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Believe it or not, we have 5 cats, 4 outside and 1 inside. We chose to have 2 cats who before they went to their reward had litters from whence we got 3 of the cats we have now…so you could say we chose 3 but ended up with 5. Confusing, I know, but a typical cat-story.

At various times along the way of family life and raising kids we’ve had dogs, as many as 11 cats one time when two (mentioned above) had simultaneous litters, rabbits, fish, and hamsters.

We never went the bird route, but hey, we like birds. As a matter of fact we like all animals, so we enjoy the deer, pheasant, rabbits, turkeys, squirrels, chipmunks, opossum, raccoons, and more that frequent our yard in all seasons.

I grew up in a small town five minutes from Grandpa’s farm. So big farm animals and all that went with them was part of my youth. Animal husbandry, therefore, is something with which we’re familiar. And from at least an intellectual point of view, so is conservation, hunting and animal rights, and use of animals in research. No matter how you slice it, we’re “animal people.”

This cat-story, though, focuses upon the “inside cat.” Her name is Abby, she’s probably about 5 years old, and she’s from California. She first came to the Rogers clan via our son, who acquired Abby from a local shelter in Pasadena as a gift for his wife. Abby lived happily in their home, moved from CA back to MI, and then came to our house with them when they transitioned from an apartment to their first home. Meanwhile, baby is on the way, so our son and his wife decided they didn’t want to take Abby into their new home to be around their newborn. Now you know how Abby came to reside at our place.

Abby is the most social animal I’ve ever known. If you let her, which my wife does and I don’t, she’ll climb onto your lap at all times in all places. She’ll climb onto your laptop keyboard. She’ll walk on you in the bed at night, if you let her, which I don’t. When my wife’s gone for a few days and I return to an empty house except for Abby, she’ll meow for an hour or more, upset from lack of companionship.

All in all, if you like cats, Abby’s about as nice as they come, even though two cat-isms drive me crazy. Abby sheds and periodically sharpens her claws on the back of the furniture, even though she has a scratching post.

So a couple of months ago we investigated getting her declawed. The cost was not an issue, but the more I read online about this procedure the more I didn’t like it, the more I realized how invasive it was to the cat—not like us clipping our fingernails, but painful, possibly injurious long-term, and most of all, permanently removing something that makes a cat a cat. We opted to put up with periodic scratching behavior rather than declaw our cat.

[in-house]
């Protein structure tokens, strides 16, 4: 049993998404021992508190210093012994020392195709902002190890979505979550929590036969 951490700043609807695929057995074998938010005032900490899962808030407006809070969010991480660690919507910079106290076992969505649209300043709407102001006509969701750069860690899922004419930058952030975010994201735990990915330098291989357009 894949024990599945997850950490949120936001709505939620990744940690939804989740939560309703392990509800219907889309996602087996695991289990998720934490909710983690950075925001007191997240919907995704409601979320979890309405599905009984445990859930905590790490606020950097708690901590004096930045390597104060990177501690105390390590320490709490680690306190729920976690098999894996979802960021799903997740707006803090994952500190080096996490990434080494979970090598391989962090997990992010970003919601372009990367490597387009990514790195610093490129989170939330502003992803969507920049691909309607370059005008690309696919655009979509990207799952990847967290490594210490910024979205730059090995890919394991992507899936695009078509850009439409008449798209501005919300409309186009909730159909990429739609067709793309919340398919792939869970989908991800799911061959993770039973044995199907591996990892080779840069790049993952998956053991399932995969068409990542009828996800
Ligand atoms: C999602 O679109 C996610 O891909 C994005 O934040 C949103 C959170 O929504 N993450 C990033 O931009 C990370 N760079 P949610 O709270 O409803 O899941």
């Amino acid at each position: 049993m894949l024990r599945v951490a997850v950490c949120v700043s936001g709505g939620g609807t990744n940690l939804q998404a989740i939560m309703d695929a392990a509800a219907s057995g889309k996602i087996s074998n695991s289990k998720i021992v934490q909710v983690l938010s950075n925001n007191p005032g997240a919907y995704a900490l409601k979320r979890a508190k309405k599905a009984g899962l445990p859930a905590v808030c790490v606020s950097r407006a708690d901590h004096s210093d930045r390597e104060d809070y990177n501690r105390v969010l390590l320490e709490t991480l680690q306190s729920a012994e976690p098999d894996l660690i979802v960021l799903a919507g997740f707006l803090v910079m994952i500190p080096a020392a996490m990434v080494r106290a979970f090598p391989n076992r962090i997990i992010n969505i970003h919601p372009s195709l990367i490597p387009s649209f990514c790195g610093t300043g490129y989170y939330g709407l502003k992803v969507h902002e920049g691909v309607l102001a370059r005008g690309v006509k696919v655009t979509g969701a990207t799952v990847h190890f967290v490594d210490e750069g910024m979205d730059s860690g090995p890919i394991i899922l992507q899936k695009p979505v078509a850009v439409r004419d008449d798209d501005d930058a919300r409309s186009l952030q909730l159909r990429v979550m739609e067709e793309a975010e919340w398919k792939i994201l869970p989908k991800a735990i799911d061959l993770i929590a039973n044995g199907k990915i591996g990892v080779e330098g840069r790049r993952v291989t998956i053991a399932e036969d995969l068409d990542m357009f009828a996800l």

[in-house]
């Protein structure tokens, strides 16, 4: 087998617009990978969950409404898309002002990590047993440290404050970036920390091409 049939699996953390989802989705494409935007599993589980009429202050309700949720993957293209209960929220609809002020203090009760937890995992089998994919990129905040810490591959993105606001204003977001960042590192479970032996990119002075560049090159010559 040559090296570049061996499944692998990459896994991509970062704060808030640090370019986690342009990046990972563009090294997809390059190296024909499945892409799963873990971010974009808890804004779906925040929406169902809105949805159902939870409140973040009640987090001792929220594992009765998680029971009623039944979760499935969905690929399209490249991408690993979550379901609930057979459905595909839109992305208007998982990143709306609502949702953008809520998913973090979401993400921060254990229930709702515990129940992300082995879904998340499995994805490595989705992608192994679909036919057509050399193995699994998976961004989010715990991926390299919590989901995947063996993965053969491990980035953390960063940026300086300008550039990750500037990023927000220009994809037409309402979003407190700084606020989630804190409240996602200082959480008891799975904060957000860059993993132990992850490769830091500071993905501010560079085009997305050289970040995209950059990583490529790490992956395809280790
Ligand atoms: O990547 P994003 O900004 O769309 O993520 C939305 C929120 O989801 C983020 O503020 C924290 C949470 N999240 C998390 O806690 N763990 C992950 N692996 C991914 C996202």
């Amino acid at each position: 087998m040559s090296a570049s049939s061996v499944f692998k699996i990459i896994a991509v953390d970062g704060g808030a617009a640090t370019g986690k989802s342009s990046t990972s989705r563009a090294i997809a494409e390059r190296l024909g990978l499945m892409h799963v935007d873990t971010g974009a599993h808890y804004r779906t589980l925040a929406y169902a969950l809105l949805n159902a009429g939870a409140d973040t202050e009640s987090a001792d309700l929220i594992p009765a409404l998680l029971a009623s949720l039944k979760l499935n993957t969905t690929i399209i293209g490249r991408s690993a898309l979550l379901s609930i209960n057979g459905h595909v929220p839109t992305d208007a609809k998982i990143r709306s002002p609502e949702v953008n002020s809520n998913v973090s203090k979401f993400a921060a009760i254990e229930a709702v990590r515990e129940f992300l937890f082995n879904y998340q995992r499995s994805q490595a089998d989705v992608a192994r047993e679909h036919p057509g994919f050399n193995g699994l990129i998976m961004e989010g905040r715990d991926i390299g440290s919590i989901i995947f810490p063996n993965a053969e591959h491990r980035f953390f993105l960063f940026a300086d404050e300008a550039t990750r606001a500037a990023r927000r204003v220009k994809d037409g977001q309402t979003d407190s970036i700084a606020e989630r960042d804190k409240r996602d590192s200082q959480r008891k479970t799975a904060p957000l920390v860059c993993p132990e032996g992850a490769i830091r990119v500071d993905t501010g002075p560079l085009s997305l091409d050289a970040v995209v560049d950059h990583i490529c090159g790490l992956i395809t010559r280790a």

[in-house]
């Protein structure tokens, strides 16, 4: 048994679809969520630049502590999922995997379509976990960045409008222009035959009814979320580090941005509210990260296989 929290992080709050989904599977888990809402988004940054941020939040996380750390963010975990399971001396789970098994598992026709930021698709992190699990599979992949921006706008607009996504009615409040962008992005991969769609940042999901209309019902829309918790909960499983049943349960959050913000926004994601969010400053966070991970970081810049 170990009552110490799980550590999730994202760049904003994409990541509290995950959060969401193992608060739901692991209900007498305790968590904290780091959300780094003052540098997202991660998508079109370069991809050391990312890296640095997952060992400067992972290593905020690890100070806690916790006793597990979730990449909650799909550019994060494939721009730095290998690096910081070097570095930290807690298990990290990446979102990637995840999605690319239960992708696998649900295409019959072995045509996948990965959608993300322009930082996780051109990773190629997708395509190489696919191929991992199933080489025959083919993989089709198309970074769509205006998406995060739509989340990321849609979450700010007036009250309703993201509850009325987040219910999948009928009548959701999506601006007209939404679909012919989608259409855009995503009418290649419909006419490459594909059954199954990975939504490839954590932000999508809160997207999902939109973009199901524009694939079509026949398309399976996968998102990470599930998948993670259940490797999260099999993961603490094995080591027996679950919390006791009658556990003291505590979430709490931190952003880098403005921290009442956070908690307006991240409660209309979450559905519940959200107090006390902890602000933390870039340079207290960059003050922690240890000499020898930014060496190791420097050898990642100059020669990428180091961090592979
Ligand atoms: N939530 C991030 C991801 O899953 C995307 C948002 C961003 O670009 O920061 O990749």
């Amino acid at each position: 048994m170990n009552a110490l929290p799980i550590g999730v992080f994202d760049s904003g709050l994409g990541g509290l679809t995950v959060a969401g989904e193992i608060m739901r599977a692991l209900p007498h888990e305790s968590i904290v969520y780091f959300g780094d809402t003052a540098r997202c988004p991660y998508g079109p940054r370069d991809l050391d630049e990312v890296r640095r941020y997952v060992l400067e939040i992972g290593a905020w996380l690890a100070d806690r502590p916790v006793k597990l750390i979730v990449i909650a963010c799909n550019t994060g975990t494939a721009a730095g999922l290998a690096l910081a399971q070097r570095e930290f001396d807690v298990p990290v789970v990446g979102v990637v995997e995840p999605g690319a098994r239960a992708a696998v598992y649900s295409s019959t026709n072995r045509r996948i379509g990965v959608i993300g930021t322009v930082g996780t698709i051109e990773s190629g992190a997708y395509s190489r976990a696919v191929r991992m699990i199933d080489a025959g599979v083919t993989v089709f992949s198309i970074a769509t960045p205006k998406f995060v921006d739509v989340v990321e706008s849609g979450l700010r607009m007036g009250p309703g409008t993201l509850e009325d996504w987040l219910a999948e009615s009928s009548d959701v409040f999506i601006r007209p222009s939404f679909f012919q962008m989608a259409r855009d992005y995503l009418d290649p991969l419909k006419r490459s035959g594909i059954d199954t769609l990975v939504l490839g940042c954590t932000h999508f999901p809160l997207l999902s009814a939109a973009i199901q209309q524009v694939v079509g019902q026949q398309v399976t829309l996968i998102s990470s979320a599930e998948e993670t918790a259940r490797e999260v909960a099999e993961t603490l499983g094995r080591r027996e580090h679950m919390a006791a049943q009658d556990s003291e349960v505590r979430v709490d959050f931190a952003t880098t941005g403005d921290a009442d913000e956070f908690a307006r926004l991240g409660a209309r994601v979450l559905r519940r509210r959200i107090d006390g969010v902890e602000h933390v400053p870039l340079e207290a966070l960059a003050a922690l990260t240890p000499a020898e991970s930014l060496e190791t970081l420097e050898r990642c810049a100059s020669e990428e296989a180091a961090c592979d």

Since then I’ve read more about declawing cats and an even more invasive procedure, devocalizing dogs. These practices are part of modern urban life.

The ASPCA opposes declawing, debarking, and a host of other physical tweaks people make on their pets. Yet some 60% of pet owners, including 55% of cat owners, say declawing is OK, while only 8% say debarking a dog is OK. Another 47% favor making debarking illegal but 44% do not agree. So on the whole, Americans are fairly open to declawing cats but pretty negative on devocalizing dogs. I can’t go with either.

I’m not against all forms of physical interventions with animals. Having been close to the farm I know that horns are cut from cattle primarily for the safety of human beings working around them. Now we have polled breeds wherein horns have literally been bred out of the line. Sometimes cattle’s ears are cropped for identification. And then there’s the old practice of branding. Birds' wings are sometimes clipped to prevent them from flying away. In urban areas and beyond we’re being encouraged, and many are doing it, to have tiny computer identification chips surgically placed in pets, especially dogs. Even bobbing some dog breeds’ tails is considered appropriate.

I am not suggesting everyone who chooses to intervene physically with their animals violates some principle of animal husbandry. Nor am I saying that a person who physically alters his or her pet is ipso facto a person of moral disrepute. I’m simply calling attention to the fact that such a decision should be made carefully with due consideration to genuine need and the well being of the animal.

I must say, though, that declawing and debarking seem to me to be more about human convenience than about protecting the animal, making its life better, or even securing protective identification. Both surgeries can apparently be successful and seemingly not hurtful to the animal long-term. But there’s much evidence that both surgeries can also cause considerable discomfort, illness, and death in the animal. When you opt for declawing or debarking you really don’t know what will happen to your animal.

For us these latter possibilities weren’t worth the risk. We decided we’d rather have a cat that’s a cat, whole and well, and enjoy and/or tolerate her cat behavior. It’s why after all we have a cat.


© Rex M. Rogers – All Rights Reserved, 2011

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